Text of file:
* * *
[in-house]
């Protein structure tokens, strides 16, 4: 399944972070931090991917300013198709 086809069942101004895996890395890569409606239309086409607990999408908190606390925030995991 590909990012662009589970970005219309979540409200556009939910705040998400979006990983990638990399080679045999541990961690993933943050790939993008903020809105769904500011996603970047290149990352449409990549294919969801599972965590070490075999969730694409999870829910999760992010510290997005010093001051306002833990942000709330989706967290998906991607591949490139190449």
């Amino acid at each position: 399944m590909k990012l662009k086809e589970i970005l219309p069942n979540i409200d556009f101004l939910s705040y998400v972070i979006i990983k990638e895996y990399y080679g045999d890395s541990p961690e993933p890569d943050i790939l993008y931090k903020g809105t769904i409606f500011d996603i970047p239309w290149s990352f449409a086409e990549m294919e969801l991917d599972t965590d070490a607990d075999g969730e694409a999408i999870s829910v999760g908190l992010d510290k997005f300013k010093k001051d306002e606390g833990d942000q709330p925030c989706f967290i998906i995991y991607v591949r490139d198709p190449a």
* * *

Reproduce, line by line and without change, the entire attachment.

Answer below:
[in-house]
């Protein structure tokens, strides 16, 4: 399944972070931090991917300013198709 086809069942101004895996890395890569409606239309086409607990999408908190606390925030995991 590909990012662009589970970005219309979540409200556009939910705040998400979006990983990638990399080679045999541990961690993933943050790939993008903020809105769904500011996603970047290149990352449409990549294919969801599972965590070490075999969730694409999870829910999760992010510290997005010093001051306002833990942000709330989706967290998906991607591949490139190449």
């Amino acid at each position: 399944m590909k990012l662009k086809e589970i970005l219309p069942n979540i409200d556009f101004l939910s705040y998400v972070i979006i990983k990638e895996y990399y080679g045999d890395s541990p961690e993933p890569d943050i790939l993008y931090k903020g809105t769904i409606f500011d996603i970047p239309w290149s990352f449409a086409e990549m294919e969801l991917d599972t965590d070490a607990d075999g969730e694409a999408i999870s829910v999760g908190l992010d510290k997005f300013k010093k001051d306002e606390g833990d942000q709330p925030c989706f967290i998906i995991y991607v591949r490139d198709p190449a």